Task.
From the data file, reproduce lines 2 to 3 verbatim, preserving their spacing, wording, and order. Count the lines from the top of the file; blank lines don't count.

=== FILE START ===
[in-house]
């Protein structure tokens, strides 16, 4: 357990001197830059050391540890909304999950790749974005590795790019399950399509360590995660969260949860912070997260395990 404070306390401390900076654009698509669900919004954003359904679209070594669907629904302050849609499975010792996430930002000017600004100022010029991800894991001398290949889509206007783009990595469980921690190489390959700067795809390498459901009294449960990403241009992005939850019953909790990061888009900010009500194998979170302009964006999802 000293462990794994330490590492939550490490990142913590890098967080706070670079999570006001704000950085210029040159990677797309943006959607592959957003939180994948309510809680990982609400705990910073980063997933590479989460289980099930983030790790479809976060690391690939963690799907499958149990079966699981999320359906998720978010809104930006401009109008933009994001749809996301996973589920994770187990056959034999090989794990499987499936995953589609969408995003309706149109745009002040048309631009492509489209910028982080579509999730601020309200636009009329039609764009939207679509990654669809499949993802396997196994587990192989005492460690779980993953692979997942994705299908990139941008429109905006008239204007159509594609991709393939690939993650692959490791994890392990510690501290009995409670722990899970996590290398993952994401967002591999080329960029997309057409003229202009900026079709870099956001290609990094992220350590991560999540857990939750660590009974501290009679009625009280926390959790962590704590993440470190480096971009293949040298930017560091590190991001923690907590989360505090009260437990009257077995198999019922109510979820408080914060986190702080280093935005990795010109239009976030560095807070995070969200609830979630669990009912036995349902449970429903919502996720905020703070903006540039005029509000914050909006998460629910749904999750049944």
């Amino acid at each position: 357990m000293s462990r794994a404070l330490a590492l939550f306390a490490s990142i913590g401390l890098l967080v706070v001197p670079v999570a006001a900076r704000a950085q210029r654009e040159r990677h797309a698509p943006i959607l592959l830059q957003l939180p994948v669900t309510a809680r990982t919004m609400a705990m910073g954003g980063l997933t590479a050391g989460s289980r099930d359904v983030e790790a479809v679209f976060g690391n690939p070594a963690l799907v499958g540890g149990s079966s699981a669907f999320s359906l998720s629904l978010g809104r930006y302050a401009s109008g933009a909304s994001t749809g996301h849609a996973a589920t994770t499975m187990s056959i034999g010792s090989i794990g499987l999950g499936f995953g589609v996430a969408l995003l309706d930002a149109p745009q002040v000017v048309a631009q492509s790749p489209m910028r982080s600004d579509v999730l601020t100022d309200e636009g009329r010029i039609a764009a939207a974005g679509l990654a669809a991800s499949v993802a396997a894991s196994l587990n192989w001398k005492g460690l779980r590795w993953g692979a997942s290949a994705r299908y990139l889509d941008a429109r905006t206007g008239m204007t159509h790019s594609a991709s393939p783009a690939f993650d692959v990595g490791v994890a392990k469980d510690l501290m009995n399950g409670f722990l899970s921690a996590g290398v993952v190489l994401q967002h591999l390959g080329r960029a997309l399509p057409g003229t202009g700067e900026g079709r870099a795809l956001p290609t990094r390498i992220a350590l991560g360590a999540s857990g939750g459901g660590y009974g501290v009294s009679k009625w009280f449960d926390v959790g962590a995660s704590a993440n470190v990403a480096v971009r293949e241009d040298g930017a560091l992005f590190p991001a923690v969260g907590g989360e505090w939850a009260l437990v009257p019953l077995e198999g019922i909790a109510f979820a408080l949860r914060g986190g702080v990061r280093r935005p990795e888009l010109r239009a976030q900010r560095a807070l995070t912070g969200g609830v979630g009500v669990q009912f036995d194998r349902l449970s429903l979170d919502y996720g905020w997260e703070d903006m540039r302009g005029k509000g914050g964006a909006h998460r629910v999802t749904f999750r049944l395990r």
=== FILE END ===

């Protein structure tokens, strides 16, 4: 357990001197830059050391540890909304999950790749974005590795790019399950399509360590995660969260949860912070997260395990 404070306390401390900076654009698509669900919004954003359904679209070594669907629904302050849609499975010792996430930002000017600004100022010029991800894991001398290949889509206007783009990595469980921690190489390959700067795809390498459901009294449960990403241009992005939850019953909790990061888009900010009500194998979170302009964006999802 000293462990794994330490590492939550490490990142913590890098967080706070670079999570006001704000950085210029040159990677797309943006959607592959957003939180994948309510809680990982609400705990910073980063997933590479989460289980099930983030790790479809976060690391690939963690799907499958149990079966699981999320359906998720978010809104930006401009109008933009994001749809996301996973589920994770187990056959034999090989794990499987499936995953589609969408995003309706149109745009002040048309631009492509489209910028982080579509999730601020309200636009009329039609764009939207679509990654669809499949993802396997196994587990192989005492460690779980993953692979997942994705299908990139941008429109905006008239204007159509594609991709393939690939993650692959490791994890392990510690501290009995409670722990899970996590290398993952994401967002591999080329960029997309057409003229202009900026079709870099956001290609990094992220350590991560999540857990939750660590009974501290009679009625009280926390959790962590704590993440470190480096971009293949040298930017560091590190991001923690907590989360505090009260437990009257077995198999019922109510979820408080914060986190702080280093935005990795010109239009976030560095807070995070969200609830979630669990009912036995349902449970429903919502996720905020703070903006540039005029509000914050909006998460629910749904999750049944």
């Amino acid at each position: 357990m000293s462990r794994a404070l330490a590492l939550f306390a490490s990142i913590g401390l890098l967080v706070v001197p670079v999570a006001a900076r704000a950085q210029r654009e040159r990677h797309a698509p943006i959607l592959l830059q957003l939180p994948v669900t309510a809680r990982t919004m609400a705990m910073g954003g980063l997933t590479a050391g989460s289980r099930d359904v983030e790790a479809v679209f976060g690391n690939p070594a963690l799907v499958g540890g149990s079966s699981a669907f999320s359906l998720s629904l978010g809104r930006y302050a401009s109008g933009a909304s994001t749809g996301h849609a996973a589920t994770t499975m187990s056959i034999g010792s090989i794990g499987l999950g499936f995953g589609v996430a969408l995003l309706d930002a149109p745009q002040v000017v048309a631009q492509s790749p489209m910028r982080s600004d579509v999730l601020t100022d309200e636009g009329r010029i039609a764009a939207a974005g679509l990654a669809a991800s499949v993802a396997a894991s196994l587990n192989w001398k005492g460690l779980r590795w993953g692979a997942s290949a994705r299908y990139l889509d941008a429109r905006t206007g008239m204007t159509h790019s594609a991709s393939p783009a690939f993650d692959v990595g490791v994890a392990k469980d510690l501290m009995n399950g409670f722990l899970s921690a996590g290398v993952v190489l994401q967002h591999l390959g080329r960029a997309l399509p057409g003229t202009g700067e900026g079709r870099a795809l956001p290609t990094r390498i992220a350590l991560g360590a999540s857990g939750g459901g660590y009974g501290v009294s009679k009625w009280f449960d926390v959790g962590a995660s704590a993440n470190v990403a480096v971009r293949e241009d040298g930017a560091l992005f590190p991001a923690v969260g907590g989360e505090w939850a009260l437990v009257p019953l077995e198999g019922i909790a109510f979820a408080l949860r914060g986190g702080v990061r280093r935005p990795e888009l010109r239009a976030q900010r560095a807070l995070t912070g969200g609830v979630g009500v669990q009912f036995d194998r349902l449970s429903l979170d919502y996720g905020w997260e703070d903006m540039r302009g005029k509000g914050g964006a909006h998460r629910v999802t749904f999750r049944l395990r």